Just over half (55 percent) of respondents currently have a financial advisor and most (82 percent) are at least somewhat comfortable talking to them about tax code changes and have confidence in their advisor’s ability to help them prepare for changes in the tax code (88 percent).
“It’s clear that clients who are having these conversations with advisors are glad they did,” Henderson said. “This type of proactive council can prevent clients from missing out on significant opportunities, while building trust, cementing long-term relationships and opening up sales opportunities. While most financial advisors do not provide tax advice, our survey shows an opportunity for advisors to provide portfolio advice based on the implications of new taxes.”
Opportunity To Educate
Four in ten (41 percent) survey respondents want more education on the tax advantages of annuities and about a quarter want more education on the tax advantages of life insurance (21 percent) and 401(k) plans (25 percent).
Six in ten (59 percent) are not aware of changes to estate and gift tax limitations and say they do not understand very much or at all how a life insurance policy can help them take advantage of the current gift tax exemption limits (60 percent). Forty-three percent would like more education on that topic.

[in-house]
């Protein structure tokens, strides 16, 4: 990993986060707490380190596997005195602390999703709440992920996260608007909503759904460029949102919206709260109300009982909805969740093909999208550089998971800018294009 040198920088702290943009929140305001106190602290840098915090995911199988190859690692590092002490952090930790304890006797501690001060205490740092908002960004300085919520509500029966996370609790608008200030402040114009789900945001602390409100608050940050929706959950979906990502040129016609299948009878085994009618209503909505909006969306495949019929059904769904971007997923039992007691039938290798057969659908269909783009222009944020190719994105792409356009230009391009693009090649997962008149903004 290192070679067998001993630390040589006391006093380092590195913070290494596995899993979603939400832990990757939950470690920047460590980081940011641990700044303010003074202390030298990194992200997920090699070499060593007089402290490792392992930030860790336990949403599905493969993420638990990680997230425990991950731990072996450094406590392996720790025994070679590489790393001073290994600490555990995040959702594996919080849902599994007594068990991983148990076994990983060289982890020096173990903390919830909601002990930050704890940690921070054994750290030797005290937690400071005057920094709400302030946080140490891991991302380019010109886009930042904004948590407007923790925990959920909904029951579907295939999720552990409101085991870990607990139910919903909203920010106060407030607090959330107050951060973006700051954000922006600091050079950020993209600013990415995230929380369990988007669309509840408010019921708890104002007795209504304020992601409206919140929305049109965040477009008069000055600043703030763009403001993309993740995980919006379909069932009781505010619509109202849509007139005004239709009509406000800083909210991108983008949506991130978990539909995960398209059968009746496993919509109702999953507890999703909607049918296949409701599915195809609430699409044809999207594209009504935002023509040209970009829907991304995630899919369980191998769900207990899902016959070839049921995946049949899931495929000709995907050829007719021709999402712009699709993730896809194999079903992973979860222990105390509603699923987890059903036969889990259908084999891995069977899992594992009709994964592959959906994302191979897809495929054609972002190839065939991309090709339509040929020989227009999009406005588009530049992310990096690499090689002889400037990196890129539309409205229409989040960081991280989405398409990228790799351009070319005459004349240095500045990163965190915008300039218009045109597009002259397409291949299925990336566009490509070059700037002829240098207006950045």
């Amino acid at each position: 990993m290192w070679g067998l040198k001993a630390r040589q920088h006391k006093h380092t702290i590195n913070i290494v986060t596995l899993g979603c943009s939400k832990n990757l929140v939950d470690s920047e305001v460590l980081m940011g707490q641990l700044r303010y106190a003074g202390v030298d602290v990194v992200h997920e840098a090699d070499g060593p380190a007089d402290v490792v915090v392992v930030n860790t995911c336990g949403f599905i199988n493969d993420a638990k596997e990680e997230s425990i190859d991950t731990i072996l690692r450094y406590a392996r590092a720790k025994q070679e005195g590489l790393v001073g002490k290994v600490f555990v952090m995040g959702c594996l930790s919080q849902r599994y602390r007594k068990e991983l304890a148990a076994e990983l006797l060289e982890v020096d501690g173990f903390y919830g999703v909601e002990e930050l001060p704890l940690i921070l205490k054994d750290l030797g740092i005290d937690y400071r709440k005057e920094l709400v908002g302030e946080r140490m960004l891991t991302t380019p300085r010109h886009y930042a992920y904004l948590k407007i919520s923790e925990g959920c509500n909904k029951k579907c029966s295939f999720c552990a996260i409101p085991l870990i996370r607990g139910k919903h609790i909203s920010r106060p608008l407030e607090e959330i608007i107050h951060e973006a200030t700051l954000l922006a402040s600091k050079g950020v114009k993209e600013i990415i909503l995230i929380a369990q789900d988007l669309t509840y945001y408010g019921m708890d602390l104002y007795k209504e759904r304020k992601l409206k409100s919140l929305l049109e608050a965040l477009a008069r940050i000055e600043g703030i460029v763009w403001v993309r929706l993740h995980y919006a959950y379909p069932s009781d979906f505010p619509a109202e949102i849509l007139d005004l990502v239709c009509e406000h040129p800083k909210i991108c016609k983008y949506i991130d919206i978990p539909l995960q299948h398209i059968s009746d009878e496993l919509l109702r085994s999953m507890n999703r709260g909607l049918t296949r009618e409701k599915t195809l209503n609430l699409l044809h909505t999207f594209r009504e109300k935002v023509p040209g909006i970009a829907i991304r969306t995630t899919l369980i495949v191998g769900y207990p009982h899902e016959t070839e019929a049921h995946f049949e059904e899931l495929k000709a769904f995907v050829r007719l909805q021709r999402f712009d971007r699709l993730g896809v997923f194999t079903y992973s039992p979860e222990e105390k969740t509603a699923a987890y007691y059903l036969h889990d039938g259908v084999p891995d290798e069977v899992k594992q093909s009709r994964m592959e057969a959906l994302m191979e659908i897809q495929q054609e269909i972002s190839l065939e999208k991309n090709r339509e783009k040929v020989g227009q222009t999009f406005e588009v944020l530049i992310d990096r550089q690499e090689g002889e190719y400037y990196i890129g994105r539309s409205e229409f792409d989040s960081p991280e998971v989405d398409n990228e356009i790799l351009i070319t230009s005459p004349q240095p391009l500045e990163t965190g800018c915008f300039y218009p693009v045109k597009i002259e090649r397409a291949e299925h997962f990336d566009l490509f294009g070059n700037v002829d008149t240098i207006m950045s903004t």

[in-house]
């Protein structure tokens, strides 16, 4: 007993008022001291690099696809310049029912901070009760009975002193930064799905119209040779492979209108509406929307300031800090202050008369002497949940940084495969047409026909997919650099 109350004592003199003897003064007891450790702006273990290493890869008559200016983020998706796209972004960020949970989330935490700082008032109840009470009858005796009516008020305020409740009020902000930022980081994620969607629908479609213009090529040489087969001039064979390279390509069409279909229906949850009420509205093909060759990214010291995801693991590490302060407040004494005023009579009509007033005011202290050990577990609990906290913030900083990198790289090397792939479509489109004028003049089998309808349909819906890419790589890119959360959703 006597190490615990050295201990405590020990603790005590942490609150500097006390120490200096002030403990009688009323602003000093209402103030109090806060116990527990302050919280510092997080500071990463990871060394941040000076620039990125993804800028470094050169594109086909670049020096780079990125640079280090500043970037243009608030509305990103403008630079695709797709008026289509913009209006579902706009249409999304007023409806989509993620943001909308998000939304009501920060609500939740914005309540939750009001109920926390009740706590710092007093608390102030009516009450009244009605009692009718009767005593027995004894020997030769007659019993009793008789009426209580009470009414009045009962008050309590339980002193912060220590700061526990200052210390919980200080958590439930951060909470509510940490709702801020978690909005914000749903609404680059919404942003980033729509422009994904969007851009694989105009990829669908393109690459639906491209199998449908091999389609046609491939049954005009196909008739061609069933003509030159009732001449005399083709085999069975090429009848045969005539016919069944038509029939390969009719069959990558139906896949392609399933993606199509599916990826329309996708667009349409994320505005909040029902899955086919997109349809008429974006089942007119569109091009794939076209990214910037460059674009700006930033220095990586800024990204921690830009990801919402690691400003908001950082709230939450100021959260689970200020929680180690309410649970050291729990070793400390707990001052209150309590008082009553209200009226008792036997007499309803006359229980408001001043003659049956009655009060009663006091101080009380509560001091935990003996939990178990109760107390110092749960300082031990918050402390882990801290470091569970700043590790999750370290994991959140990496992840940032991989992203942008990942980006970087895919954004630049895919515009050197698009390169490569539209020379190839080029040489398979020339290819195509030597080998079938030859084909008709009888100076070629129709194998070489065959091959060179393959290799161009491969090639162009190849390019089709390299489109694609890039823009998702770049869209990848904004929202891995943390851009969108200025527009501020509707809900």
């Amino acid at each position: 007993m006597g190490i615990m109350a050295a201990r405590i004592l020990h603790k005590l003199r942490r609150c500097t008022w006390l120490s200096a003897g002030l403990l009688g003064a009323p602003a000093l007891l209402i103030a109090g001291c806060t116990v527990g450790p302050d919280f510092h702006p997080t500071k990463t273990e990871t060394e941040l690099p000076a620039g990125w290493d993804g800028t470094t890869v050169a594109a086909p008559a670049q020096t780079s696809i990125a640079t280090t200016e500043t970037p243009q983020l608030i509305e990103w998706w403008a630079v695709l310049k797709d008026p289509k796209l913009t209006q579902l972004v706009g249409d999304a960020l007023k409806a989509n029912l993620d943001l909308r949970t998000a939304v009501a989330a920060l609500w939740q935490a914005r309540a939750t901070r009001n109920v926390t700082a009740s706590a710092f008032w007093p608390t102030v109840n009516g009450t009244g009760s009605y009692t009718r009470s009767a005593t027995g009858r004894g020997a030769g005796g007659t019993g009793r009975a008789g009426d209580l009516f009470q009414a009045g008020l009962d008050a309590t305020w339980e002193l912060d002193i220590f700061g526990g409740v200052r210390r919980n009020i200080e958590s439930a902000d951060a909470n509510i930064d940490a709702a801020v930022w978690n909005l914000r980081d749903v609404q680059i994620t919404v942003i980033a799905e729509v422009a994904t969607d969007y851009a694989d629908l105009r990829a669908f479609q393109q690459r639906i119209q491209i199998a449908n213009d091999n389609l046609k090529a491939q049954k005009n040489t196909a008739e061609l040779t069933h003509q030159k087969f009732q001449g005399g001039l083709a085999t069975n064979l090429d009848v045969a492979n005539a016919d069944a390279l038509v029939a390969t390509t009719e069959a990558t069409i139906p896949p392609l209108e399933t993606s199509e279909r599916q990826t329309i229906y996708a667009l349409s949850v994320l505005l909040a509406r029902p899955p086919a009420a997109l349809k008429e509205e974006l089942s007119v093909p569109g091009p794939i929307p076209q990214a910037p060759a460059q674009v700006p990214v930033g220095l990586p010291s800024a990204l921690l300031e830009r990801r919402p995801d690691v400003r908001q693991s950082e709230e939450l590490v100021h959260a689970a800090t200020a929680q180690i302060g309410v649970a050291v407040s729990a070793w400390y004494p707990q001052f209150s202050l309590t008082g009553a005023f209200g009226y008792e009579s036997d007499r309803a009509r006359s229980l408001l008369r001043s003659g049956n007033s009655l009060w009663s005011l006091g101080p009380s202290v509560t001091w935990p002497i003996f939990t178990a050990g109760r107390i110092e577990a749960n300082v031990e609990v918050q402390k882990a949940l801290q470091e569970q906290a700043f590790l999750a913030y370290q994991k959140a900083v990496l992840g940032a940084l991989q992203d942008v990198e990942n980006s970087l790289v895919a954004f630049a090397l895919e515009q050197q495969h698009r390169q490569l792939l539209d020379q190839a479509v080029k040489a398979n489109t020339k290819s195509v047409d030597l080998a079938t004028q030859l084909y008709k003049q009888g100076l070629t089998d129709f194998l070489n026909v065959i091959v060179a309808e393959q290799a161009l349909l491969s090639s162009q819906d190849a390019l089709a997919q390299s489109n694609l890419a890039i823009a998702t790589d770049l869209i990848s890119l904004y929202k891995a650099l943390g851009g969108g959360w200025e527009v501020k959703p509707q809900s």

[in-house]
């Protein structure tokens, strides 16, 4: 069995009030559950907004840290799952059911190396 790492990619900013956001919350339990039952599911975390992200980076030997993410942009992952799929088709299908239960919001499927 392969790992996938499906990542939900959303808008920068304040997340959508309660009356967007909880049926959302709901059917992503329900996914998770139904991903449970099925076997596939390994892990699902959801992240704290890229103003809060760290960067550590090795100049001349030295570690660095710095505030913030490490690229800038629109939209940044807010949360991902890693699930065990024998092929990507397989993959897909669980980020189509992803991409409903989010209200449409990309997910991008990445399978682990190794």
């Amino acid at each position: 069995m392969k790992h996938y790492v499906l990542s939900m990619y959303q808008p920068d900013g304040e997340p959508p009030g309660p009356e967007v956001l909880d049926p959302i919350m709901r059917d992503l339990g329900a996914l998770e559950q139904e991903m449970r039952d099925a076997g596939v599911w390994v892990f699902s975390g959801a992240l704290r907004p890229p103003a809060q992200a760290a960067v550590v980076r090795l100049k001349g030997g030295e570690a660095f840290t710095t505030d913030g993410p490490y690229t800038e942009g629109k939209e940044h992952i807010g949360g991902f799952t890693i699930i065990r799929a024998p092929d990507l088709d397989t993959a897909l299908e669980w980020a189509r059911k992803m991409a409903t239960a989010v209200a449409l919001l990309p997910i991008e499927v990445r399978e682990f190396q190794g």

Nationwide Financial has created a discussion guide to help advisors plan their conversation with clients.
The tax study was conducted online by Harris Interactive between September 28 and October 5, 2012. The respondents comprised of 751 adults ages 18+ having $250,000 or more in annual household income or investable assets. Figures for age, sex, race/ethnicity, education, region and household income were weighted where necessary to bring them into line with their actual proportions in the population. Propensity score weighting was also used to adjust for respondents' propensity to be online. Since this data was collected before the Presidential election, respondents were asked to respond to questions assuming both potential election outcomes. The data represented here focuses on responses where respondents assumed the President would be re-elected.
Nationwide Mutual Insurance Company, based in Columbus, Ohio, is one of the largest and strongest diversified insurance and financial services organizations in the U.S. and is rated A+ by both A.M. Best and Standard & Poor’s. The company provides customers a full range of insurance and financial services, including auto insurance, motorcycle, boat, homeowners, pet, life insurance, farm, commercial insurance, annuities, mortgages, mutual funds, pensions, long-term savings plans and specialty health services. For more information, visit www.nationwide.com.
Life insurance is issued by Nationwide Life Insurance Company or Nationwide Life and Annuity Insurance Company, Columbus, Ohio.
Nationwide, Nationwide Financial, the Nationwide framemark, Nationwide YourLife and On Your Side are service marks of Nationwide Mutual Insurance Company.
Nationwide does not give tax advice
1 Journal of Accountancy, November 2012